7. Love Hurts

Album: Grievous Angel

“Love Hurts” is arguably the most touching song on Grievous Angel – no small feat. It is inarguably the most iconic and celebrated duet between Gram and Emmylou Harris. It’s also the lone song of his that you are likely to find on more than one Spotify playlist, for the simple reason that the performances are nothing short of perfection. They took a classic duet and made it their own, and a love song for all time.

6. How Much I’ve Lied

Album: GP

“How Much I’ve Lied” is, as Gram’s biographer David N. Meyer put it, “Gram’s most revealing self-portrait.” Line by line, Gram undresses his soul en route to complete desolation, pouring out one bleak confession after another – “Blue, so blue / My love still burns for you / But I know that I’ll only make you cry.” The song’s underlying theme of despising one’s own demons but not being able to change epitomizes the sad truth of Gram’s ill-fated demise.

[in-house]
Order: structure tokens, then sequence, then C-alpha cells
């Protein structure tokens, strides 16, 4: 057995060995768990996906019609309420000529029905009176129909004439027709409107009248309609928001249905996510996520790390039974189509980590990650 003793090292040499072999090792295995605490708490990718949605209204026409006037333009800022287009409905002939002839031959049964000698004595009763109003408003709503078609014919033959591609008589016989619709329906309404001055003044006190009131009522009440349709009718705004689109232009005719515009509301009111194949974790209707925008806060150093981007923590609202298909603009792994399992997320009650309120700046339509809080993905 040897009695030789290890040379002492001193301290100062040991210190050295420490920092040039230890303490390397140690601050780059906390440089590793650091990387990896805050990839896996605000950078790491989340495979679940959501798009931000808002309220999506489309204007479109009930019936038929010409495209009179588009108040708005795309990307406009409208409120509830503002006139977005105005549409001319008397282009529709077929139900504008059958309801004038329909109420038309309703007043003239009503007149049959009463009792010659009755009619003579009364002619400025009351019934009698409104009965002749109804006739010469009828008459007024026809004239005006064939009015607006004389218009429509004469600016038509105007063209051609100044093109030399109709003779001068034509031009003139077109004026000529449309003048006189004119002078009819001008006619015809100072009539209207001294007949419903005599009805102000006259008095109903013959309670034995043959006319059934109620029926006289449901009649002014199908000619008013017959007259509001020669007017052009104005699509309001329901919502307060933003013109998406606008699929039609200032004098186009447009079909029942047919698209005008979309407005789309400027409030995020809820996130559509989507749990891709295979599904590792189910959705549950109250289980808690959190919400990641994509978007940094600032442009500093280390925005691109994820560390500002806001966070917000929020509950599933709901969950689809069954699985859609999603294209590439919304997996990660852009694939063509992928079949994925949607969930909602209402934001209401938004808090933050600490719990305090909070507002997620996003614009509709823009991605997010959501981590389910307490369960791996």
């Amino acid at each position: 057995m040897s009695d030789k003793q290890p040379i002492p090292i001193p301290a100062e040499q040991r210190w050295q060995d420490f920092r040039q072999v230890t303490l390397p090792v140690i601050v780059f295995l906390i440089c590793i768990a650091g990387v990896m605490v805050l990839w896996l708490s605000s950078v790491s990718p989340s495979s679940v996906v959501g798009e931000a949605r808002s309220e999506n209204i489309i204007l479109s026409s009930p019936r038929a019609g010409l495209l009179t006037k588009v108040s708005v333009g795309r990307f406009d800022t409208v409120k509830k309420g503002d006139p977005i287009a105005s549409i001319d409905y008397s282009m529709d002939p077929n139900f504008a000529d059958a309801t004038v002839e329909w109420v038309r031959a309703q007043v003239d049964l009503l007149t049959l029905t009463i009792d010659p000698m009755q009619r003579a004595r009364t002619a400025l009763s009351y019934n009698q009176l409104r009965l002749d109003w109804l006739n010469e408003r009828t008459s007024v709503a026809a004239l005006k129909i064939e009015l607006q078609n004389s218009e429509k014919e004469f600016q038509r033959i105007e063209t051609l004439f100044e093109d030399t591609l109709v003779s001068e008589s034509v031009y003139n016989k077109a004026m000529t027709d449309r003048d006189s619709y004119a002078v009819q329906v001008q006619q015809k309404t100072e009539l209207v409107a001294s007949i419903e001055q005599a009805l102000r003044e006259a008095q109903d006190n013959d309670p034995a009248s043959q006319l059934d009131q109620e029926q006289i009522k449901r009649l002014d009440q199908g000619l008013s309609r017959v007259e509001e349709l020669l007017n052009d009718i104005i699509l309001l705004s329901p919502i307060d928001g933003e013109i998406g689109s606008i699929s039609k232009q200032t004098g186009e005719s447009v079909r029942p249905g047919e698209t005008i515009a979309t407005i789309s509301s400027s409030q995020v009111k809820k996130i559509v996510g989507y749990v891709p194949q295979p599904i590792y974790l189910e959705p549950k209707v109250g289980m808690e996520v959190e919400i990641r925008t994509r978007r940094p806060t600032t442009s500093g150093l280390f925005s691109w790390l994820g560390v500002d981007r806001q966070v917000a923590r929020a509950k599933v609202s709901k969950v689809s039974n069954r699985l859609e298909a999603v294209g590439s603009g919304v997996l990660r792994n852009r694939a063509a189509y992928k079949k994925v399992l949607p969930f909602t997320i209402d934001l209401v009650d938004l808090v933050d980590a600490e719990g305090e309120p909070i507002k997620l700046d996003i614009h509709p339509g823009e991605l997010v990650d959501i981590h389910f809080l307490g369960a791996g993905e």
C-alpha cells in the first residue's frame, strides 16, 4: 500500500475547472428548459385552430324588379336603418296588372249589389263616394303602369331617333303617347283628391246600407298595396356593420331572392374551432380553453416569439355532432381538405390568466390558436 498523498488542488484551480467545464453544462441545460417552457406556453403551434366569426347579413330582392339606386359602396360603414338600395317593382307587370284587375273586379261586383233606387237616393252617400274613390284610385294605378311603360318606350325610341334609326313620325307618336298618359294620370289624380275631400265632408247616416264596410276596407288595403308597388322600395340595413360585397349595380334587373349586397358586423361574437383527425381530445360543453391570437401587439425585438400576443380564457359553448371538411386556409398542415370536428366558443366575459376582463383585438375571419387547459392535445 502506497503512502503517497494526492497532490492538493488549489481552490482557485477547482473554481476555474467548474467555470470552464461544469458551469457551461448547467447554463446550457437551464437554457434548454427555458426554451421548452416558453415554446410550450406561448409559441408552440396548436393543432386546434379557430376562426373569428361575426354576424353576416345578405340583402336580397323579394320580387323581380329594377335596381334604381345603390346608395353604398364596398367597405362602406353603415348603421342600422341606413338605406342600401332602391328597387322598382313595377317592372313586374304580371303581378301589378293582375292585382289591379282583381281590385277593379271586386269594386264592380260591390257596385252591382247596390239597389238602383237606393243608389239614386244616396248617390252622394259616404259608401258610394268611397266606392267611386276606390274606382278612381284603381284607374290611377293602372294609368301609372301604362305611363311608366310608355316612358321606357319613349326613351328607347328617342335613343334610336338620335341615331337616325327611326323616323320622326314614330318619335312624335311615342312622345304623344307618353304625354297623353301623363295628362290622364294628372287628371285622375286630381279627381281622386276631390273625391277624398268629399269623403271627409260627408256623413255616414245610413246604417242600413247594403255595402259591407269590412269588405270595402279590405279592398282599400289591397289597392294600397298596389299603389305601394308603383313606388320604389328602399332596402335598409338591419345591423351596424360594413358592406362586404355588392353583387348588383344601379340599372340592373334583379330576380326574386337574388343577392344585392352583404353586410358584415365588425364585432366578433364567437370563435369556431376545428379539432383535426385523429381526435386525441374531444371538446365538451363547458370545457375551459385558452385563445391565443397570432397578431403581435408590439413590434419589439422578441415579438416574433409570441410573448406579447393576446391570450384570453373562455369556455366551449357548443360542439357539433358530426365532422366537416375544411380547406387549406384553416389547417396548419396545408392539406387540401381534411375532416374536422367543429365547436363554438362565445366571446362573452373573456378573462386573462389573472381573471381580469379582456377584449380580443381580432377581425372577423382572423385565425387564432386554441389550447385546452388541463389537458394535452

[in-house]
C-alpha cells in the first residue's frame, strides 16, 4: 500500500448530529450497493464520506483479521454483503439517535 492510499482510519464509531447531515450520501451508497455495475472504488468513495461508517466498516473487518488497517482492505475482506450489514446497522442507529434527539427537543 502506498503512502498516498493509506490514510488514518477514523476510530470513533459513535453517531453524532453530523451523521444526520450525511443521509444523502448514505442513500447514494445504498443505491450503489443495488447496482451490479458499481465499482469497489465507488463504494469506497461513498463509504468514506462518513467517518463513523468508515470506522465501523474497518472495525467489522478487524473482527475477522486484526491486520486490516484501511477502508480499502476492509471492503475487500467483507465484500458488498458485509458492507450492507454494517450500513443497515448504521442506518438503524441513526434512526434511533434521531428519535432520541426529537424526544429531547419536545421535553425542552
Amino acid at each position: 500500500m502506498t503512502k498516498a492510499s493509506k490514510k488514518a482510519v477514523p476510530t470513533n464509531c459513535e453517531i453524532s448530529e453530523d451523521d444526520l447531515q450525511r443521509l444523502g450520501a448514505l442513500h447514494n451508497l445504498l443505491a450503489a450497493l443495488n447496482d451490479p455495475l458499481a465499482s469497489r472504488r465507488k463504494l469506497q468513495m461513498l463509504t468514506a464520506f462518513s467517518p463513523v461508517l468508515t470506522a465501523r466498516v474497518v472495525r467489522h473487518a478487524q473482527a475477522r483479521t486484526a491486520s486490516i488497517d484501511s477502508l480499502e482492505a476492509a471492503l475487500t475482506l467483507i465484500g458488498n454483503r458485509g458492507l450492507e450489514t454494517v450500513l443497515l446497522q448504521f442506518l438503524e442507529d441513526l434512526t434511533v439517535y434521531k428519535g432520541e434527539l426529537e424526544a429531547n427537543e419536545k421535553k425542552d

5. In My Hour of Darkness

Album: Grievous Angel

A simple yet powerful tune Gram had penned for a trio of his fallen comrades, as the closer on Grievous Angel, “In My Hour of Darkness” fully embodies the spiritual nature of Gram’s lore. Dedicated to Gram’s friends Brandon deWilde, Clarence White and Sid Kaiser, the song turns into gospel-esque singalong, featuring gorgeous pianos that counterpoint a rural fiddle melody. Eerily, Gram passed before Grievous Angel saw release, and as the closing track, “Darkness” became a haunting and moving eulogy to himself.

4. A Song For You

Album: GP

Out of Gram’s many great love songs, this takes the cake as his most tender and beautiful creation. The gentle organ backdrop, tear-inducing strokes of Byron Berline’s fiddle paired with a faint waning steel guitar and minimal yet subtly psychedelic percussion makes for one of the most harmonious full band compositions in his catalog. Emmylou’s background vocals sound especially angelic behind Gram’s amorous croons.